Natural Dye Days

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For a while now I have been wanting to experiment with some natural dyeing methods. Being that I am such a fan of Ulex Europaeus I figured that here would be a good place to start. 

I had bought some simple pure white muslin a few weeks ago with the sole purpose of brightening up a few of the windows here in chez baile mheiriceá - I had visions of subtle hues of yellow muslin floating on the summer breeze! 

Here is how my vision took shape:

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This was my first attempt, (probably since school) of dyeing something using natural materials. I decided that I would just try it out based on what I knew about dyeing and see how I got on.

For a first effort I was quite pleased with my attempt, the finished outcome wasn't as 'yellow' as I had expected but I am happy with the subtle colour that it took - A shade that would never be possible using synthetic dye's.

I am speculating that it wasn't as yellow as I had expected for a number of reasons: My fixer and the actual flowers themselves (they weren't fresh that day, but had been sitting in my basket patiently for a few days!

I am going to keep experimenting with different methods and process' and will keep you in the loop, but for now: Process number one.

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Process No. 1 

  • I tied the gorse in a piece of muslin to avoid it snagging the material
  • I prepared the material for dyeing with a salt fixer - I simmered the fabric in about half a cup of salt for approximately half an hour
  • The fabric was then placed into a LARGE saucepan with the packaged gorse
  • Pour hot water over the two, making sure that there is enough to cover your fabric and allow for enough room so that everything can be stirred freely
  • Simmer and stir occasionally for approximately 45mins
  • When you are happy with the colour, hang out to dry. 
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If you happen to be an expert regarding natural dyeing techniques or could offer advice/tips - Please feel free to do so... And remember you could always enjoy your efforts and hard dyeing work with a 'Mellow Yellow'!

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Taraxacum - Dandelion

Name: Taraxacum officinale

Family: Asteraceae

Common Name: Dandelion

© 1995-2012 Missouri Botanical Garden  http://www.illustratedgarden.org

© 1995-2012 Missouri Botanical Garden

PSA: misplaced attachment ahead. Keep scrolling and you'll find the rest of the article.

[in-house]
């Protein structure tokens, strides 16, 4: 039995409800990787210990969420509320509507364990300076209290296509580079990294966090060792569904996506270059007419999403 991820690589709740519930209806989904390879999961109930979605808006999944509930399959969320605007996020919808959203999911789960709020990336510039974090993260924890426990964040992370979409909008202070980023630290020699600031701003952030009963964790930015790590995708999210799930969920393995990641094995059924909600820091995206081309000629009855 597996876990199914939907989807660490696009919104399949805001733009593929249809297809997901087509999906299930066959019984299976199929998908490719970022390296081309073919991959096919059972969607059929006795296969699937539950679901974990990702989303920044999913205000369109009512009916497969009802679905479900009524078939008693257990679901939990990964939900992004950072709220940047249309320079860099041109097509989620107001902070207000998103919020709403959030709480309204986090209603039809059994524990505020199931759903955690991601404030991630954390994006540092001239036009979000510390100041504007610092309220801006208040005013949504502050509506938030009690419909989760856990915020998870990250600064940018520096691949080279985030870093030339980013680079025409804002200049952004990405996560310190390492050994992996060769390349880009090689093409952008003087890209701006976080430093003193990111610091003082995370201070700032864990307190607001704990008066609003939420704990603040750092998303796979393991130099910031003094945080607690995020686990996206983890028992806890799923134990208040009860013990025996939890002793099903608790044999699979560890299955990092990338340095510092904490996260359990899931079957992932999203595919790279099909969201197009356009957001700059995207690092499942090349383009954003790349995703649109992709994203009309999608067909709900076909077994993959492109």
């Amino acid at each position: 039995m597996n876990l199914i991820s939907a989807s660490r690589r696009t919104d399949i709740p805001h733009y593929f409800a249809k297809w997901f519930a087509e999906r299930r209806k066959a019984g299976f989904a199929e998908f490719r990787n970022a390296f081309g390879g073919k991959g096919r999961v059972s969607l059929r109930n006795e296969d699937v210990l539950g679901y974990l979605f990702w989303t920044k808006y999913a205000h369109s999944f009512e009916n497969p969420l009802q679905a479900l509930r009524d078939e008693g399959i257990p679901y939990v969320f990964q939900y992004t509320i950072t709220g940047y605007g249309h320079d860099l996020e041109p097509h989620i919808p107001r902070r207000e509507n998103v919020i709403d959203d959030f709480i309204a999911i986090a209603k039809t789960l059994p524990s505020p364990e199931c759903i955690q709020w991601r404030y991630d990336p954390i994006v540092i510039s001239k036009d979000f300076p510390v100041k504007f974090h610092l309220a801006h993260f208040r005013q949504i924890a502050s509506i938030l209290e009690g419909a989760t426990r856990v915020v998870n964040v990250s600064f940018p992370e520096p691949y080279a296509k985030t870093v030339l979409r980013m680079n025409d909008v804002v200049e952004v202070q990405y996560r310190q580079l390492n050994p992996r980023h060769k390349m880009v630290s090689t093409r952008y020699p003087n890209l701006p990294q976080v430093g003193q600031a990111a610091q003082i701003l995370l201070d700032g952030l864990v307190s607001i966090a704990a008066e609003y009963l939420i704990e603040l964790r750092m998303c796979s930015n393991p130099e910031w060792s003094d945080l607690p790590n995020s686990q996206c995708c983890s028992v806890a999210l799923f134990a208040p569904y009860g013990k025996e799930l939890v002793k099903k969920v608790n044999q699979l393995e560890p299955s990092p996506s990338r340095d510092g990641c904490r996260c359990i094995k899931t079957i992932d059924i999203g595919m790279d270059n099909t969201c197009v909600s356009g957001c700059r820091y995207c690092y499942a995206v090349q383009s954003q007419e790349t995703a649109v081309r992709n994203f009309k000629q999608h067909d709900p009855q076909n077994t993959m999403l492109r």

http://www.illustratedgarden.org

The 'weed' that we know as the Dandelion can be found worldwide and is recognisable to most, young and old - It is also one of the greatest healing herbs nature has bestowed on us and has been used since prehistoric times to prevent and treat numerous complaints.

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The name dandelion originated from the French word dent de lion, which means 'lions tooth' and refers to the leaves of the plant. The dandelion has many names throughout the world, it is known in France as pissenlit, referring to the diuretic effect of the plant root.  

Dandelions also offer much needed nectar and pollen early in the year for bees - Did you ever pick dandelions and have sticky pollen dyed hands afterwards?

All parts of the dandelion are edible. The leaves contain an abundance of vitamins and minerals, namely vitamin A, C and K. It is rich in fibre, potassium, iron, calcium, zinc, magnesium and phosphorous. They contain more iron and calcium than spinach. Simply enjoy the leaves in salads or you could slightly blanch or sauté them if you find them too bitter. 

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The roots of the taraxacum contain high iron and liver strengthening compounds and are prized word wide for their blood cleansing and liver tonic properties; Indeed, they are classed as a registered drug in Canada. The roots are also often used for their bitter qualities and can be dried and ground to make caffeine free coffee.

The petals can be used to make a delicious sweet syrup, similar to honey with a natural hint of vanilla; Wine and cordials. 

Taraxacum has been used for food and medicinal purposes for thousands of years. It has numerous active compounds and medicinal qualities and has been used to treat many conditions from digestive problems to PMS, from anemia to high blood pressure...and the list goes on.

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The dandelion is a great healing plant, especially beneficial at this time of the year when you might be feeling a little sluggish and feel the need for a spring cleanse.

You can simply add the leaves to salads, put them on pizza's, in soups, in sauces, in omelette's, the possibilities are endless! An easy way to use the fresh roots, is to steep them in vinegar. 

Avail of the benefits that this herb has to offer - You will feel brighter and lighter and maybe even that little bit more in tune with nature.